Radio Garden is a Transnational Radio Knowledge Platform traveling online exhibition designed by Amsterdam-based Studio Moniker and developed by the Netherlands Institute for Sound and Vision. It’s a project that aims to connect people worldwide through shared experiences.

This is a really cool thing, I'm thoroughly enjoying this. You can literally listen to radio stations from all over the world, both speech and music. Very cool, very good art project.

Interactive map of languages
of the International Phonetics Association

This might not sound as cool, but trust me it is. The journal of the International Phonetics Association has a standard format for people to submit phonological descriptions of languages in. It includes that certain words, minimal pairs and a certain story is recorded (the north wind & sun). These language illustrations are here mapped out, so you can click and listen to them! It is Marija Tabain from La Trobe University in Australia and colleagues have developed this map. It's neat because it features many lesser known languages and the actual scientific publication associated with the phonological description. I took particular pleasure in finding Nen, one of the languages people here at ANU work on (in particular my PhD supervisors Nick Evans).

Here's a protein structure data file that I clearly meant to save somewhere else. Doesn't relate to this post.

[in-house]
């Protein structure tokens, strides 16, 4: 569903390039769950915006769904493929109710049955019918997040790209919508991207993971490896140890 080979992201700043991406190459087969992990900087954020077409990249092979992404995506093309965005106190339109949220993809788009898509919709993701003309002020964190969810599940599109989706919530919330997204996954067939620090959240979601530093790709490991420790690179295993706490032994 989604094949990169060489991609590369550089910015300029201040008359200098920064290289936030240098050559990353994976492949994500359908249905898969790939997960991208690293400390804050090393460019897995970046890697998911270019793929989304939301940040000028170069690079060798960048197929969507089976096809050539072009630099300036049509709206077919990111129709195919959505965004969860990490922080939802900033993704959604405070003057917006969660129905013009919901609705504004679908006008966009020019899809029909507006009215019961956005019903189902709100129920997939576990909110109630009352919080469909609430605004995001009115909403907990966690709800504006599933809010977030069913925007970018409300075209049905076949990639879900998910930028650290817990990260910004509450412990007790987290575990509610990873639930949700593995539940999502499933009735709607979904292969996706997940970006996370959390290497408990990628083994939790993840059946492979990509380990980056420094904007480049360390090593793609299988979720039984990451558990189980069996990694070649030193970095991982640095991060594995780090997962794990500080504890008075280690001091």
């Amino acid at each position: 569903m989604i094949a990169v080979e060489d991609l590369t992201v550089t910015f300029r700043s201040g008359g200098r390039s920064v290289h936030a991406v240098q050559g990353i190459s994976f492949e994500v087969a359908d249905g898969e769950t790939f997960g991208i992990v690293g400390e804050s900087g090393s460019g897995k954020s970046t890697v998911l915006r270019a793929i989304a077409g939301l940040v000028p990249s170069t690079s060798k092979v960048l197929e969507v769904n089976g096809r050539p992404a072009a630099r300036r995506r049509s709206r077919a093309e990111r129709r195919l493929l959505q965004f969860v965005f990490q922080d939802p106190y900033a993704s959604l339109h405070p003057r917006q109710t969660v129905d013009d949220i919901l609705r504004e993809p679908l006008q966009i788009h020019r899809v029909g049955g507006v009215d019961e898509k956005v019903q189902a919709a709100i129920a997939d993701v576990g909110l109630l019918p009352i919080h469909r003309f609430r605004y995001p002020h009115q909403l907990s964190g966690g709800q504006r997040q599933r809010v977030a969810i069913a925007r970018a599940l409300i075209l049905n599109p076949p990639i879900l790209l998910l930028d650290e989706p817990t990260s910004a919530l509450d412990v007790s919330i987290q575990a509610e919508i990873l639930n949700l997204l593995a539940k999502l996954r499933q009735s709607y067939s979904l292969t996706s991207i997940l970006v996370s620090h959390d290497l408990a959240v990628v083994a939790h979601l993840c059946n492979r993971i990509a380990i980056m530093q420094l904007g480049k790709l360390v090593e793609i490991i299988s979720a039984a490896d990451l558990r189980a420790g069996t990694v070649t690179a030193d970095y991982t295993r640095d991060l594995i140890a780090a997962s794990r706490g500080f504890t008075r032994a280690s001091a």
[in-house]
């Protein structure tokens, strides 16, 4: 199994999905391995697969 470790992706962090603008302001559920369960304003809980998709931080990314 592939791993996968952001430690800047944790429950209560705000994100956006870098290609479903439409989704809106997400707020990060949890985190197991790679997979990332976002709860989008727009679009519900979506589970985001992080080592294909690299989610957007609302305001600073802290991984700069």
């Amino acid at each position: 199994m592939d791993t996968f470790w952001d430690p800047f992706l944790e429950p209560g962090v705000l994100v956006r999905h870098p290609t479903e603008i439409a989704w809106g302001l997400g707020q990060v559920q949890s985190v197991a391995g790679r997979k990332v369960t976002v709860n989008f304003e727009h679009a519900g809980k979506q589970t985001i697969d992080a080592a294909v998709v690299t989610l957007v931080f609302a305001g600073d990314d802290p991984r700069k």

This site is quite similar to Language Landscape, it lets you upload audio samples that are geo-tagged and then you can browse the world map and listen to other clips. It's very nice, but maybe not so new.. Sorry.  It's got more than 18.000 clips, which is more than Language Landscape's 708 recordings. I must confess though, beside the size I'm not really understanding what the big differences are between these two sites. Language Landscape have you log in, and Localingual does not require that. That has advantages (more people submit) and disadvantages (more crap submitted).

Both are cool, go to both.